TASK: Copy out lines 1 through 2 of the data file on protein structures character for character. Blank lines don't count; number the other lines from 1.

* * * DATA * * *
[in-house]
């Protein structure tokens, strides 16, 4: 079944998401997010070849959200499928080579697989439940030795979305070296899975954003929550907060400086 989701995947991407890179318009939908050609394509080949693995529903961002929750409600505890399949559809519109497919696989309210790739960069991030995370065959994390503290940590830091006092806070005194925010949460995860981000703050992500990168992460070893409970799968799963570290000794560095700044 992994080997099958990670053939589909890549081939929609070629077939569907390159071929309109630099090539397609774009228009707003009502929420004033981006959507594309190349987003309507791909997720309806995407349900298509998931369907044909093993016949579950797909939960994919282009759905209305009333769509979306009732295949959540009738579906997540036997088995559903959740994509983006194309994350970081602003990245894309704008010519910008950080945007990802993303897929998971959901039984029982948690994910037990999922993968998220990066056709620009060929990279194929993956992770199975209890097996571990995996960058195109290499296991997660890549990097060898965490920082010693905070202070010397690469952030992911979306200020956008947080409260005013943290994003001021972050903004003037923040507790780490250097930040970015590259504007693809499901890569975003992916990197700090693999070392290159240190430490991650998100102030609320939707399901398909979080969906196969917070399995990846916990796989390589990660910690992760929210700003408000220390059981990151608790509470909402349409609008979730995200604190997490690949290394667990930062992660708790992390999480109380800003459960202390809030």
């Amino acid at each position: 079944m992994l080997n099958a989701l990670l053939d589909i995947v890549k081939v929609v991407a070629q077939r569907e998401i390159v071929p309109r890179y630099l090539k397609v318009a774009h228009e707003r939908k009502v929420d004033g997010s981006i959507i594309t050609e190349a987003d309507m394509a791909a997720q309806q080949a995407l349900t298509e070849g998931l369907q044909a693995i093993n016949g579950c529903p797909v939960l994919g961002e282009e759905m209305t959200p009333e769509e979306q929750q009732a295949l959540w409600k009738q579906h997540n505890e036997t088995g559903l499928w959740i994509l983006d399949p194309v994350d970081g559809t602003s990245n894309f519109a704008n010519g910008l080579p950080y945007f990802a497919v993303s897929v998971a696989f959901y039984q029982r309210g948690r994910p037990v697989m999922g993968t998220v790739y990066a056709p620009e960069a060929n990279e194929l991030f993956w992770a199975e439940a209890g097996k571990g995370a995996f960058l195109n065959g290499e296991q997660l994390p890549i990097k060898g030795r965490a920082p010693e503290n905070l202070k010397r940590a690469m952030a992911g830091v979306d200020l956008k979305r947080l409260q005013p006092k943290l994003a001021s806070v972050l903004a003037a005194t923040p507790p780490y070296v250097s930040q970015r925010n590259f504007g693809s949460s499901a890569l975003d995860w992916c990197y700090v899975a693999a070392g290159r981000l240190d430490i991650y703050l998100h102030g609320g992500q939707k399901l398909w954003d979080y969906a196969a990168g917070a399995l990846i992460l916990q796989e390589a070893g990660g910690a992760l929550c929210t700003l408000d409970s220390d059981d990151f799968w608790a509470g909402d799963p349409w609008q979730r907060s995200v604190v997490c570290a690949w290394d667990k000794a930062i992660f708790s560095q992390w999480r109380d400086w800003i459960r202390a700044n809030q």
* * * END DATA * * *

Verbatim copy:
[in-house]
């Protein structure tokens, strides 16, 4: 079944998401997010070849959200499928080579697989439940030795979305070296899975954003929550907060400086 989701995947991407890179318009939908050609394509080949693995529903961002929750409600505890399949559809519109497919696989309210790739960069991030995370065959994390503290940590830091006092806070005194925010949460995860981000703050992500990168992460070893409970799968799963570290000794560095700044 992994080997099958990670053939589909890549081939929609070629077939569907390159071929309109630099090539397609774009228009707003009502929420004033981006959507594309190349987003309507791909997720309806995407349900298509998931369907044909093993016949579950797909939960994919282009759905209305009333769509979306009732295949959540009738579906997540036997088995559903959740994509983006194309994350970081602003990245894309704008010519910008950080945007990802993303897929998971959901039984029982948690994910037990999922993968998220990066056709620009060929990279194929993956992770199975209890097996571990995996960058195109290499296991997660890549990097060898965490920082010693905070202070010397690469952030992911979306200020956008947080409260005013943290994003001021972050903004003037923040507790780490250097930040970015590259504007693809499901890569975003992916990197700090693999070392290159240190430490991650998100102030609320939707399901398909979080969906196969917070399995990846916990796989390589990660910690992760929210700003408000220390059981990151608790509470909402349409609008979730995200604190997490690949290394667990930062992660708790992390999480109380800003459960202390809030």